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Tungsten Corp PLC’s Losses Grow As The Company Struggles

Shares in struggling financial services company Tungsten (LSE: TUNG) slumped by as much as 10% in early trade this morning, after the company reported a wider than expected loss for the six months ended 31 October 2015. 

However, at time of writing Tungsten’s shares had recovered some of their early losses after the group announced that it had reached an agreement to sell Tungsten Bank for approximately £30m in cash, following a previously announced strategic review. The consideration represents net assets of £25.4m plus a premium.

Commenting on the disposal, Richard M. Hurwitz, Chief Executive Officer said: 

“We have undertaken a thorough self-assessment of all aspects of our business, which has given us great clarity on the strategic outcomes we desire and the paths we will take to achieve them… The management team can now concentrate on Tungsten’s core businesses as we look to create the world’s most trusted business transaction network.”

But while the sale of Tungsten’s controversial banking division is relatively good news, Tungsten’s figures for the six months to the end of October are hardly anything to get excited about. 

Losses growing 

For the reported period, Tungsten’s revenue rose 28% to £13.1m and the group’s earnings before interest, tax, depreciation and amortisation improved by £3.7m to £9.5m. However, the group’s loss after tax rose to £17.6m, compared to £14.7m reported a year ago.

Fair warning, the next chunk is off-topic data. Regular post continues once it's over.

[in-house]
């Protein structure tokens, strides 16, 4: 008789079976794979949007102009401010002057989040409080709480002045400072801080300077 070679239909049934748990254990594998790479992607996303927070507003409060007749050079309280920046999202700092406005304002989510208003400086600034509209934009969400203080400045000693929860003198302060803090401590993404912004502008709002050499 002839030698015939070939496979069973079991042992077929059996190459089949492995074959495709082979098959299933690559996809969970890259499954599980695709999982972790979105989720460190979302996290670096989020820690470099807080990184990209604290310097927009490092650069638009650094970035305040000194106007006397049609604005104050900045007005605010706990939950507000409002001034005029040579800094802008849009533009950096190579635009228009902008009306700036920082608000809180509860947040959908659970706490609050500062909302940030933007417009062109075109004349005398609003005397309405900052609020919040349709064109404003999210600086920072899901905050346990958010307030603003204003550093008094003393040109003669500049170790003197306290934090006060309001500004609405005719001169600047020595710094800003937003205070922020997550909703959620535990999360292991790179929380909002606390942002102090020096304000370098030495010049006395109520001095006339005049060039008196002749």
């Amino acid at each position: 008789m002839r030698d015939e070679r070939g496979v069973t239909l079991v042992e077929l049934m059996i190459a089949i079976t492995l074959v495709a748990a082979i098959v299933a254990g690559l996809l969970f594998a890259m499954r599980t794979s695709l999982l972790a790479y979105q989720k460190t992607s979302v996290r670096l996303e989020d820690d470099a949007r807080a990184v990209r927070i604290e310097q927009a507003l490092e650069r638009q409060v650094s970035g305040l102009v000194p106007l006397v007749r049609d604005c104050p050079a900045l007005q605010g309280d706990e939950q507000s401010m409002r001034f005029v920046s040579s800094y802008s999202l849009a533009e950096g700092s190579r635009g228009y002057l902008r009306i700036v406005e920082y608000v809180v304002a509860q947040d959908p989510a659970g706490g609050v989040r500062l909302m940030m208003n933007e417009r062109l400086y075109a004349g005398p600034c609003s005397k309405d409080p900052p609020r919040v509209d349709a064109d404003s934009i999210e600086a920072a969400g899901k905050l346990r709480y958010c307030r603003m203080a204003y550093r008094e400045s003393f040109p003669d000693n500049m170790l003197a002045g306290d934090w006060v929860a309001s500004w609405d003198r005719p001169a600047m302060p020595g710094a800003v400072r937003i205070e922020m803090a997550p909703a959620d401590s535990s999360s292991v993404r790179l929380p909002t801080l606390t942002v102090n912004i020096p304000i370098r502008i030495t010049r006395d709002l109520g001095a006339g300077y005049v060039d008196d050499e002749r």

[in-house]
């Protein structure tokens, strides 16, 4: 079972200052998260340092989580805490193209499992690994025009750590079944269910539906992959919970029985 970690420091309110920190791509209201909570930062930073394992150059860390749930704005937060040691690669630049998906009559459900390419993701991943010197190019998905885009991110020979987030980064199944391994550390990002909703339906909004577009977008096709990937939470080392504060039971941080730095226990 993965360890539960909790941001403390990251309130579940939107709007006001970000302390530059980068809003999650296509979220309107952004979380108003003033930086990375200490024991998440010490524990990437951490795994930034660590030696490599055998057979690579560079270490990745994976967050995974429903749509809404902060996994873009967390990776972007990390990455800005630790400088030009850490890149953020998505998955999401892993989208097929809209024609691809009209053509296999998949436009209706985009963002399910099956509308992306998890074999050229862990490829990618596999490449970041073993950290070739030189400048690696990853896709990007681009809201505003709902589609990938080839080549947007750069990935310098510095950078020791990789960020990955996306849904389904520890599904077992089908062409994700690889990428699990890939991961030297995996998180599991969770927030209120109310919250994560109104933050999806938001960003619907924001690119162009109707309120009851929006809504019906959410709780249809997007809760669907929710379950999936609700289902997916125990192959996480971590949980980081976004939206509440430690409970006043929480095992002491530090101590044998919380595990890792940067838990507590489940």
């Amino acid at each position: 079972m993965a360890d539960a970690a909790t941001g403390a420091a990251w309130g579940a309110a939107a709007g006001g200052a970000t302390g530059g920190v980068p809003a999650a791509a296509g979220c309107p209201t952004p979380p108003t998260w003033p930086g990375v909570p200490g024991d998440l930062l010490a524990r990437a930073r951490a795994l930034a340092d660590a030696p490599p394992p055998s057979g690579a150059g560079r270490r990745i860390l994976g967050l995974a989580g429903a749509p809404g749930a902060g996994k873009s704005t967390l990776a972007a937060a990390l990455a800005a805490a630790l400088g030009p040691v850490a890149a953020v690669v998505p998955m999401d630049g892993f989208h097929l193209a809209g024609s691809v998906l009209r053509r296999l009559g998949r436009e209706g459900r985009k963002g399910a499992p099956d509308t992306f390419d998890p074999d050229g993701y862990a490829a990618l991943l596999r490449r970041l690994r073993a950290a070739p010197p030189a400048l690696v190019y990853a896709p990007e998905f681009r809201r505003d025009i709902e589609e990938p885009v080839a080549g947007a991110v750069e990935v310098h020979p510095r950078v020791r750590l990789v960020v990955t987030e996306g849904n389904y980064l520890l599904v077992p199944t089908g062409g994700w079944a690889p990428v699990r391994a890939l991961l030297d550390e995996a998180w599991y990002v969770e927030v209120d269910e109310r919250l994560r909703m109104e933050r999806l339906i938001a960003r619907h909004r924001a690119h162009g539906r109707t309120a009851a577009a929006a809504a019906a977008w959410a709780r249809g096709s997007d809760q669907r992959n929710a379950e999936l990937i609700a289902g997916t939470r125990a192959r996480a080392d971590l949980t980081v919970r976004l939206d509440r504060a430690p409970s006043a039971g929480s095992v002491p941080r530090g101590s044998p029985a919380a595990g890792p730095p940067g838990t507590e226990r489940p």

Group net cash and cash equivalents were £39.7m at the end of October, although it’s unclear how much of this cash belonged to Tungsten Bank. Still, when the sale of the bank closes, Tungsten will receive a much needed cash infusion of £30m.

Nonetheless, it’s clear from Tungsten’s half-year report that the company is making progress. The company boasts that during the period it signed nearly 500 new integrated supplier customers, worth £0.5m in first-year revenues, and a further 13,000 web form suppliers. 

Also, during the six months to the end of October, the group saw a 10% increase in e-Invoice volumes to 7.5m with a 14% increase in e-Invoice value to £55.9bn. Total invoice volume growth was 8%. What’s more, during the period the company was able to negotiate, “renewals with 14 buyer customers to deliver future price increases averaging 70% as customers recognise the increasing value they derive from Tungsten.

Time will tell 

So, Tungsten’s key performance indicators seem to be heading in the right direction, but City analysts don’t expect Tungsten to report a profit anytime soon.

Analysts expect Tungsten to report a pre-tax loss of £18.3m for the year ending 30/04/2016 and a further loss of £5.3m for the financial period ending 30/04/2017. If all goes to plan, Tungsten is on track to report a profit for the year ending 30/04/2018. It should be noted however, that these forecasts are likely to change now that Tungsten has announced the sale of its bank. The sale will reduce group costs by £2m per annum, and free up funds for reinvestment, which could help accelerate sales growth. 

All in all, it looks as if it could take several years for Tungsten to turn a profit and if you're not prepared to wait, there's one company our analysts here at The Motley Fool believe could revolutionise your portfolio's returns. 

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Rupert Hargreaves has no position in any shares mentioned. The Motley Fool UK has no position in any of the shares mentioned. We Fools don't all hold the same opinions, but we all believe that considering a diverse range of insights makes us better investors.